By Christopher Matthews
For the first time since the award was originated four years ago, Millbrook Vineyard and Winery, the Hudson Valley’s perennial wine flagship, was not the sole Hudson Valley Winery of the Year winner at the 2015 Hudson Valley Wine and Spirits Competition. The co-winner this year, by virtue of multiple medals, was Robibero Family Vineyards.
This was just one of many surprises and firsts.
In addition to a record number of entries (125), a Riesling — Millbrook’s 2014 Proprietor’s Special Reserve Dry Riesling — took the Best Overall Hudson Valley Wine (made with HV fruit) for the first time, in only its second vintage.
Wines made from local Riesling (with growing acreage) are making strides.
In another first, an apple-based spirit, Hudson Valley Distillers‘ Adirondack Applejack (actually, an apple brandy — think Calvados), debuted as Best Spirit in the award’s fourth year, auguring well for the HV’s growing apple-centric craft beverage scene.
It was also a good day for French-American hybrid grapes, which are still very much in production in the climate-challenged Hudson Valley. Bashakill Vineyards 2014 “Ospry”, a Vignoles-based white, won both Best in Show and Best White Wine. Clinton Vineyards’ Seyval Naturel (NV), a bubbly made from the Seyval Blanc hybrid, took Best Sparkling (and not for the first time!). And Best Red went to Victory View Vineyard’s 2013 “Independence”, which was produced from the Marquette grape, a.k.a., one of the “Minnesota” hybrid varieties.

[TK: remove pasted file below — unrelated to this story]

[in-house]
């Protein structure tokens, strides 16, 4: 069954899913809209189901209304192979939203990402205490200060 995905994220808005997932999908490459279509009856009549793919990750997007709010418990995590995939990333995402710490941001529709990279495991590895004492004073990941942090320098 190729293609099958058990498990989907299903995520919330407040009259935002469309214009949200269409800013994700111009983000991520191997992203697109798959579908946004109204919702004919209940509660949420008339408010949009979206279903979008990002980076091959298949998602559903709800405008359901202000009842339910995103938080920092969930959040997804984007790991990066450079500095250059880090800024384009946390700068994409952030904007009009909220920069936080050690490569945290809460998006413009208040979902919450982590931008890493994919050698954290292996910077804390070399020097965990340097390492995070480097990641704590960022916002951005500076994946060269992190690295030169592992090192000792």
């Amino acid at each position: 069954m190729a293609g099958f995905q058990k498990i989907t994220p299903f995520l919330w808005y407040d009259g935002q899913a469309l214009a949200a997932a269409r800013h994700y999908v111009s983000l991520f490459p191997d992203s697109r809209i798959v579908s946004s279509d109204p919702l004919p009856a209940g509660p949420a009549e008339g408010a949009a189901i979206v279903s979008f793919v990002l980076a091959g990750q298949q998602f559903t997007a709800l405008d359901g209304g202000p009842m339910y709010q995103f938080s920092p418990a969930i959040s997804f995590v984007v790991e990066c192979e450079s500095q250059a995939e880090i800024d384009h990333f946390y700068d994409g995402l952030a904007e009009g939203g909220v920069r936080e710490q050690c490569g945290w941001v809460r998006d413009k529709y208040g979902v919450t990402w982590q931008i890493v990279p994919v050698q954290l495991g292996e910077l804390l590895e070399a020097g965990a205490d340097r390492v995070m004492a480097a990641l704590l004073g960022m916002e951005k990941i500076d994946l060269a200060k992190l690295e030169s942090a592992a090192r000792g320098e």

Considered by many (including moi) to be the HV’s signature vinifera red grape, Cabernet Franc usually challenges for top honors in the competition. While it did figure in a number of gold medals, the Cab Franc flight (which my panel judged) didn’t yield any double golds (i.e. unanimous gold among panel members), which kept the Cab Franc out of the final rounds. This was unfortunate, as these gold medal winners (Robibero, Millbrook, and Clermont Vineyards) would have been highly competitive vis-a-vis the winning red in the final taste off. C’est la vie. Cabernet Franc was, however, the primary grape (64%) in the Best Rosé — Benmarl’s 2014 Dry Rosé.
For the complete results and winning wines, click here.